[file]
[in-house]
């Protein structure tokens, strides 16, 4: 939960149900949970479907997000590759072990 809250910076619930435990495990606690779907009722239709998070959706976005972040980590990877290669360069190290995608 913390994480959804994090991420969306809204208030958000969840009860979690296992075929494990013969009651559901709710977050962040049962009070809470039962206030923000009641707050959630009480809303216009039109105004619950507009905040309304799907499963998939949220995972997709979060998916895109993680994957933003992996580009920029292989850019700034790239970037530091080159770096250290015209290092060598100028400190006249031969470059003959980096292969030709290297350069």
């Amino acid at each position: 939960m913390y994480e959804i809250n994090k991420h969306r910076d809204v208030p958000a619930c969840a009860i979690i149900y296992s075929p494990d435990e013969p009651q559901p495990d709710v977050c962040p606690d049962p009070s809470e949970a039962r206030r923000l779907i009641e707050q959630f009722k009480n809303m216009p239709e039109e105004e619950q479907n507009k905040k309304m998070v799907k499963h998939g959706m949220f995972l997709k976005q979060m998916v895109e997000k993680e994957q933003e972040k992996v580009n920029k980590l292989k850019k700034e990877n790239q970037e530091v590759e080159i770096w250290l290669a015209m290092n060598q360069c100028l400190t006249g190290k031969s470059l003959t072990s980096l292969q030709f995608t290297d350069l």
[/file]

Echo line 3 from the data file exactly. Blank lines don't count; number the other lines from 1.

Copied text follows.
């Amino acid at each position: 939960m913390y994480e959804i809250n994090k991420h969306r910076d809204v208030p958000a619930c969840a009860i979690i149900y296992s075929p494990d435990e013969p009651q559901p495990d709710v977050c962040p606690d049962p009070s809470e949970a039962r206030r923000l779907i009641e707050q959630f009722k009480n809303m216009p239709e039109e105004e619950q479907n507009k905040k309304m998070v799907k499963h998939g959706m949220f995972l997709k976005q979060m998916v895109e997000k993680e994957q933003e972040k992996v580009n920029k980590l292989k850019k700034e990877n790239q970037e530091v590759e080159i770096w250290l290669a015209m290092n060598q360069c100028l400190t006249g190290k031969s470059l003959t072990s980096l292969q030709f995608t290297d350069l």